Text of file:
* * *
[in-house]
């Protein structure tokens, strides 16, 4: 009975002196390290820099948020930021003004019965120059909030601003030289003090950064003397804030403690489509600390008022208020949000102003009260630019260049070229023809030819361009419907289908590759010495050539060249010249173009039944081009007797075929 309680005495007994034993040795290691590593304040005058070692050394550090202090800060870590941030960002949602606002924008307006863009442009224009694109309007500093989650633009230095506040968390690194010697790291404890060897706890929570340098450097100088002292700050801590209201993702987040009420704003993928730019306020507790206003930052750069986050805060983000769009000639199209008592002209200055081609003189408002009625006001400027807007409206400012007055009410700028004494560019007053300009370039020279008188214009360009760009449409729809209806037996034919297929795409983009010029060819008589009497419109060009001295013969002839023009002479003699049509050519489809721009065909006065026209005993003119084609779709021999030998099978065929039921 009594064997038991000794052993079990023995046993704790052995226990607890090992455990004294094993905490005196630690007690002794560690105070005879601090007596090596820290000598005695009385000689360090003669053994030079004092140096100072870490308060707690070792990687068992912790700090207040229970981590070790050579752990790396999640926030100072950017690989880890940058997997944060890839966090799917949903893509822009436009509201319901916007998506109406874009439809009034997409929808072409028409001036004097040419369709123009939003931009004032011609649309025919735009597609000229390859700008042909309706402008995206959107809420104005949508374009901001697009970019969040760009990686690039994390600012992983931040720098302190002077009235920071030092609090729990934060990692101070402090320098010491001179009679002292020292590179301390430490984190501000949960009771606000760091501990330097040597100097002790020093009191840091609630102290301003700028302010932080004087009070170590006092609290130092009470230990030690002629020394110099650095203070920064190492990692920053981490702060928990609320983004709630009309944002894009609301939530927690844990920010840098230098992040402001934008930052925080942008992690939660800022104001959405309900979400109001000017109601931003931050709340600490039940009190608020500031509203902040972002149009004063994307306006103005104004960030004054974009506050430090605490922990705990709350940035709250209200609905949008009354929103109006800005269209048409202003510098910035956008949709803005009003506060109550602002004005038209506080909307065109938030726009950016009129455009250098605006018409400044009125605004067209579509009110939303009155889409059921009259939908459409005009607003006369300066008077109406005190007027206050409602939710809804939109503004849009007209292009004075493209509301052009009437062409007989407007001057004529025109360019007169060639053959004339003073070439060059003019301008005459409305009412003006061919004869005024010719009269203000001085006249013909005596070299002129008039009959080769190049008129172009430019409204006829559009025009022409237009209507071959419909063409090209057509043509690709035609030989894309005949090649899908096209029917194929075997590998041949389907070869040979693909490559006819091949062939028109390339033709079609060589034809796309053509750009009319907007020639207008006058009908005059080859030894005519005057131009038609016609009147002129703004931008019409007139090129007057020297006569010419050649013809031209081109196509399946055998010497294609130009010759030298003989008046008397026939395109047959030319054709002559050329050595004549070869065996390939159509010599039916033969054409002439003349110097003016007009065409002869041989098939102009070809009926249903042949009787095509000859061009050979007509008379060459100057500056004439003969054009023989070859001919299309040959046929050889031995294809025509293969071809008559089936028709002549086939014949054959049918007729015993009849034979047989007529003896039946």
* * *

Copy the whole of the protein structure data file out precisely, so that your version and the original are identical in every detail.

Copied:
[in-house]
């Protein structure tokens, strides 16, 4: 009975002196390290820099948020930021003004019965120059909030601003030289003090950064003397804030403690489509600390008022208020949000102003009260630019260049070229023809030819361009419907289908590759010495050539060249010249173009039944081009007797075929 309680005495007994034993040795290691590593304040005058070692050394550090202090800060870590941030960002949602606002924008307006863009442009224009694109309007500093989650633009230095506040968390690194010697790291404890060897706890929570340098450097100088002292700050801590209201993702987040009420704003993928730019306020507790206003930052750069986050805060983000769009000639199209008592002209200055081609003189408002009625006001400027807007409206400012007055009410700028004494560019007053300009370039020279008188214009360009760009449409729809209806037996034919297929795409983009010029060819008589009497419109060009001295013969002839023009002479003699049509050519489809721009065909006065026209005993003119084609779709021999030998099978065929039921 009594064997038991000794052993079990023995046993704790052995226990607890090992455990004294094993905490005196630690007690002794560690105070005879601090007596090596820290000598005695009385000689360090003669053994030079004092140096100072870490308060707690070792990687068992912790700090207040229970981590070790050579752990790396999640926030100072950017690989880890940058997997944060890839966090799917949903893509822009436009509201319901916007998506109406874009439809009034997409929808072409028409001036004097040419369709123009939003931009004032011609649309025919735009597609000229390859700008042909309706402008995206959107809420104005949508374009901001697009970019969040760009990686690039994390600012992983931040720098302190002077009235920071030092609090729990934060990692101070402090320098010491001179009679002292020292590179301390430490984190501000949960009771606000760091501990330097040597100097002790020093009191840091609630102290301003700028302010932080004087009070170590006092609290130092009470230990030690002629020394110099650095203070920064190492990692920053981490702060928990609320983004709630009309944002894009609301939530927690844990920010840098230098992040402001934008930052925080942008992690939660800022104001959405309900979400109001000017109601931003931050709340600490039940009190608020500031509203902040972002149009004063994307306006103005104004960030004054974009506050430090605490922990705990709350940035709250209200609905949008009354929103109006800005269209048409202003510098910035956008949709803005009003506060109550602002004005038209506080909307065109938030726009950016009129455009250098605006018409400044009125605004067209579509009110939303009155889409059921009259939908459409005009607003006369300066008077109406005190007027206050409602939710809804939109503004849009007209292009004075493209509301052009009437062409007989407007001057004529025109360019007169060639053959004339003073070439060059003019301008005459409305009412003006061919004869005024010719009269203000001085006249013909005596070299002129008039009959080769190049008129172009430019409204006829559009025009022409237009209507071959419909063409090209057509043509690709035609030989894309005949090649899908096209029917194929075997590998041949389907070869040979693909490559006819091949062939028109390339033709079609060589034809796309053509750009009319907007020639207008006058009908005059080859030894005519005057131009038609016609009147002129703004931008019409007139090129007057020297006569010419050649013809031209081109196509399946055998010497294609130009010759030298003989008046008397026939395109047959030319054709002559050329050595004549070869065996390939159509010599039916033969054409002439003349110097003016007009065409002869041989098939102009070809009926249903042949009787095509000859061009050979007509008379060459100057500056004439003969054009023989070859001919299309040959046929050889031995294809025509293969071809008559089936028709002549086939014949054959049918007729015993009849034979047989007529003896039946």